Terminus, anyone? Decisions, decisions… Photo courtesy of morguefile.com

Years later I married a man I did love and not for his citizenship. We moved to Chicago to take jobs each of us ended up hating, then returned to Iowa even though I wanted to stay.

Once home, I met a woman who I consider one of my best friends to this day. After a five-hour coffee, she pronounced my marriage to my chronically unfaithful husband “so over.” She gave me the courage and permission to ask for the divorce I saw coming after my husband revealed his first indiscretion.

Two months before we married.

After I received our divorce papers in the mail, I collapsed on our kitchen floor and cried. After that, I picked up my pen and started journaling. Within a few days, I wrote this sentence:

“I think I’ll apply for a job at Borders.”

I already had a job and didn’t need another one. Those words seemed to come from someone else, maybe the person who knew what was best for me. It certainly wasn’t me.

So I followed orders.

On my first day at Borders, just a few weeks after I wrote that journal entry, I met the man who would become my second (and guaranteed last) husband just eight months later. Five months after that, we were pregnant.

Although I had made tons of decisions before choosing not to marry my Australian boyfriend, that one taught me the most. Something as simple as saying no, even when the choice demands a yes, may turn out to be the smartest move you ever made, even if it takes years to realize it.

I often think about one of the best repeated lines of dialogue in “Sliding Doors.” It reminds me not to get too worked up over decisions because you just never know…

James [Gwyneth’s/Helen’s love interest]: “Cheer up. Remember what the Monty Python boys say.”
Helen [Gwyneth]: “Always look on the bright side of life?”
James: “No. ‘Nobody expects the Spanish Inquisition.’”

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What was your most brilliant decision? What happened when one of your “it’s not even going to matter” decisions turned into a life-altering one? How do you go about making decisions when something important hinges on them? Do you make lists, vision boards, talk to friends/family, close your eyes and jump?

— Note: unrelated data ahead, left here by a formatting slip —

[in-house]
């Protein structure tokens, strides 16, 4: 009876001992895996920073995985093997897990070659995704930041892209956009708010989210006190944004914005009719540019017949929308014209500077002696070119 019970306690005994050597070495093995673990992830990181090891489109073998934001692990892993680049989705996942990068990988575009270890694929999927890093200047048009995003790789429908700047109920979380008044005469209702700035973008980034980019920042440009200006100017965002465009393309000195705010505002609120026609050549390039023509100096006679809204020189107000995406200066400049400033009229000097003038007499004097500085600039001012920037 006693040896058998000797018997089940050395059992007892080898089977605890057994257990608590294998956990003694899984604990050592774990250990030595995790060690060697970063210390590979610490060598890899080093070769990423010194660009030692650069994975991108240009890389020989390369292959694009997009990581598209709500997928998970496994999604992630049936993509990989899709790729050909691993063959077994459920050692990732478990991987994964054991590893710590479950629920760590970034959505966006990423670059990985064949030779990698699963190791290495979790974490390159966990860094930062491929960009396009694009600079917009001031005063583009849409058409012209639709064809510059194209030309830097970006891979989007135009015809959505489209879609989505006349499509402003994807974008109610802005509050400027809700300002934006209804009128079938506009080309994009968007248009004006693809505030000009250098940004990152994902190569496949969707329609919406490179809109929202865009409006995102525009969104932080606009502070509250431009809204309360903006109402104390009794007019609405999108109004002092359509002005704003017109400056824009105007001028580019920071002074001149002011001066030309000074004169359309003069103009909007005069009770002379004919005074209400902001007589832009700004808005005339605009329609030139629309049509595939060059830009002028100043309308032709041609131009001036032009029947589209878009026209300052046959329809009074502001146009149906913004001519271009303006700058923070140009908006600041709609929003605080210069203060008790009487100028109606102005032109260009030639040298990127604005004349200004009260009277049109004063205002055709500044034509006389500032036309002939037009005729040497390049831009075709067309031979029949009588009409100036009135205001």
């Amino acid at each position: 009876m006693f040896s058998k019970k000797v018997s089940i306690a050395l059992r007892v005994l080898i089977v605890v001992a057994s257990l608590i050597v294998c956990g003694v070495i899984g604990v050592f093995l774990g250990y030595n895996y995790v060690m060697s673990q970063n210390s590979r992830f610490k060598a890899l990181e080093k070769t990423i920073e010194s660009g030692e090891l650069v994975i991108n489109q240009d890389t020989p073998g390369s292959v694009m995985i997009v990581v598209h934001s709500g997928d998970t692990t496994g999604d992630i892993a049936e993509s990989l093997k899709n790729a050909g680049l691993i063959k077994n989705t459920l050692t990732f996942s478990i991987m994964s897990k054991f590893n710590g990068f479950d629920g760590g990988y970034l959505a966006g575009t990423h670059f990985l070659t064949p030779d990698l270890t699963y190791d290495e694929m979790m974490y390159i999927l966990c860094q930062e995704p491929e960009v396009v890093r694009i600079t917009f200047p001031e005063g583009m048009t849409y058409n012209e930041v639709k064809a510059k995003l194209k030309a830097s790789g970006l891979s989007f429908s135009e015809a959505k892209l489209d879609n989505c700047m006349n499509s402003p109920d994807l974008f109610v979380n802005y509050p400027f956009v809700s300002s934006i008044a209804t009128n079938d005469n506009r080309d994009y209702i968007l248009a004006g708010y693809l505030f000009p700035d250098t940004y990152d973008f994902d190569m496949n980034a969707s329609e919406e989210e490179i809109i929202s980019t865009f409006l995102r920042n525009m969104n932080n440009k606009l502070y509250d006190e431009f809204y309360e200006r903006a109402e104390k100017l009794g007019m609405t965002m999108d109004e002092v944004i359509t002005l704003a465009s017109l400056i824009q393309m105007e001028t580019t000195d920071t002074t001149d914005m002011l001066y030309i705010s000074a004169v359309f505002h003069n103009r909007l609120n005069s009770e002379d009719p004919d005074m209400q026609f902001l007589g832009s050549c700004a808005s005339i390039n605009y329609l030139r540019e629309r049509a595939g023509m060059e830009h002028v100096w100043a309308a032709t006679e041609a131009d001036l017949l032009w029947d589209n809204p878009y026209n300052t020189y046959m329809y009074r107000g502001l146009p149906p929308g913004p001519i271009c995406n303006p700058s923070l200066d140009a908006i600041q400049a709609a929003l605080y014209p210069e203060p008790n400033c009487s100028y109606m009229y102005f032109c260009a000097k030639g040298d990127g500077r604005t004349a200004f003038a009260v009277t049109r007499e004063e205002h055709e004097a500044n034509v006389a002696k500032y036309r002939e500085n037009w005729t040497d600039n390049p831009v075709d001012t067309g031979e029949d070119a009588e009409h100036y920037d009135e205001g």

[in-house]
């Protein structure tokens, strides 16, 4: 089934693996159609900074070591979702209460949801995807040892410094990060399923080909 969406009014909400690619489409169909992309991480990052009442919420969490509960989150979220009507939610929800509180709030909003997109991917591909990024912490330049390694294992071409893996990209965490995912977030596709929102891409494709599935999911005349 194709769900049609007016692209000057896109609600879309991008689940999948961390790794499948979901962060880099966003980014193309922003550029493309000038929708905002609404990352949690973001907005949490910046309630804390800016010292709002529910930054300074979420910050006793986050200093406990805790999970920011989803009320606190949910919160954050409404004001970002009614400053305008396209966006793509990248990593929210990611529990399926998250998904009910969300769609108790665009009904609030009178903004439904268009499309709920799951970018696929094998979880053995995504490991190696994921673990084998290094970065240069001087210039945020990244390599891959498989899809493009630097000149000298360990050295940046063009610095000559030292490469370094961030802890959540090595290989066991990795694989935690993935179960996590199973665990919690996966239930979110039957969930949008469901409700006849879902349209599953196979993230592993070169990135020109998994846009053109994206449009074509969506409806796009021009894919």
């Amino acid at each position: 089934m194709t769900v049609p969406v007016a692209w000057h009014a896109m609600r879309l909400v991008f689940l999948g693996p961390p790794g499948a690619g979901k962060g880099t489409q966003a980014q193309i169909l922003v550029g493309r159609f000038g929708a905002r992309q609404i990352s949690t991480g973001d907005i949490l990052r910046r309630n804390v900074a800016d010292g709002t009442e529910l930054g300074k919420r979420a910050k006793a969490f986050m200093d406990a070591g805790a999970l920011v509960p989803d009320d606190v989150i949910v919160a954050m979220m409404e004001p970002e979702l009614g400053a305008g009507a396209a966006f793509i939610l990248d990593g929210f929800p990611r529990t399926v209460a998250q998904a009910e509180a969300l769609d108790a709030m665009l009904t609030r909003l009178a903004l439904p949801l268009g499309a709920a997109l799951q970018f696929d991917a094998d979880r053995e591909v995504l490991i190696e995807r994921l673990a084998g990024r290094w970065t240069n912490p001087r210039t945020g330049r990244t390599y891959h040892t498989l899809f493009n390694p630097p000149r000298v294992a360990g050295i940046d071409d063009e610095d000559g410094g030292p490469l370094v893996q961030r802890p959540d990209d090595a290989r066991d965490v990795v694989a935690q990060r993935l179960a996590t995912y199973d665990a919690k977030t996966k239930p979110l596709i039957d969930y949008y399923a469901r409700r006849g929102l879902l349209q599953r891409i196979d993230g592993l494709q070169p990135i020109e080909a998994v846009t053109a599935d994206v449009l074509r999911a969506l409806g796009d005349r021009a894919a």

10 thoughts on “What A Brilliant Decision Looks Like

  1. I LOVE Sliding Doors! And it’s so hard to find online. I tried to show it to my boyfriend and it seems like no one has it available for streaming. Anywho – the many choices. Yes.

    I once met a man from Australia at the ski resort where I taught snowboarding. A tiny little hill called Brian Head in Utah south of SLC. He was a Burton rep and just in town for a conference or convention or event of some kind at the resort. We hit it off big time.

    So much so that he offered me a free ticket to go back home to Oz with him for the summer/winter. Incredible offer. All expenses paid. Who wouldn’t jump at that opportunity?

    I got my passport and started tying up loose ends, and then I started thinking about what it all meant. I was not attracted to him like that, and he knew it, though he was attracted to me, so…

    He was a gentleman, and we talked about his expectations about my presence there, and he also made it clear the return flight home was no problem at any time if things didn’t work out or I felt weird, but my gut was telling me to stay put. And so I did.

    In ways I do wish I’d gone, because it sounded like one helluva good time, but the gut is powerful. It knows things we don’t. I always try to listen, because when I don’t, inevitably it turns out poorly.

    1. Kelly x 2 — both of you can come to Australia and stay with me!
      No marriage required (although perhaps a little hanky panky under the right circumstances 😉 )
      The guest room is waiting xxx

  2. Great story… I love Sliding Doors… I think about things like this all the time… thankfully I’m very happy where I am so wouldn’t change anything but…. but What If?! What if I hadn’t stayed with my first boyfriend through the first two years of uni – would I be living my mother’s dream and getting married to someone I met there right now? What if I hadn’t taken that job in London, when I really didn’t want to go to the city at all, but didn’t know what else to do? What if I hadn’t ended up quitting that same job? The main push was that I was trying so hard to get a secondment over to Australia and it kept falling through… so I decided to up and go there without the security blanket of a job, en route travelling the world and meeting an American in Vegas who offered me the same deal… since I was in *love* with the US / in lust with Vegas, at the time I thought I’d do anything to stay… But I *did* make it to Oz, where I met my current partner… in a hostel on a beach, where we were both passing through and could so easily have missed each other… and now 2 years later, we’re living in the mountains of NZ, I have my own business, I’ve written a book, and we’ve got our residency…. I’m so glad I didn’t accidentally shut a door to all this on the way! Does make you pause and wonder if things are meant to be…

    1. Man, Sara, what an amazing story! The multitude of tiny choices that could have put you in a different place is astounding. If you think about it too much, it could paralyze you. Enough of that!

      One of my creative nonfiction writing instructors at the University of Iowa had a similar situation, albeit with life and death consequences. If it wasn’t for her dying dog, her life would have ended before his. Take a read here if you want the full story—it’s amazing.

      Thanks for sharing your thoughts.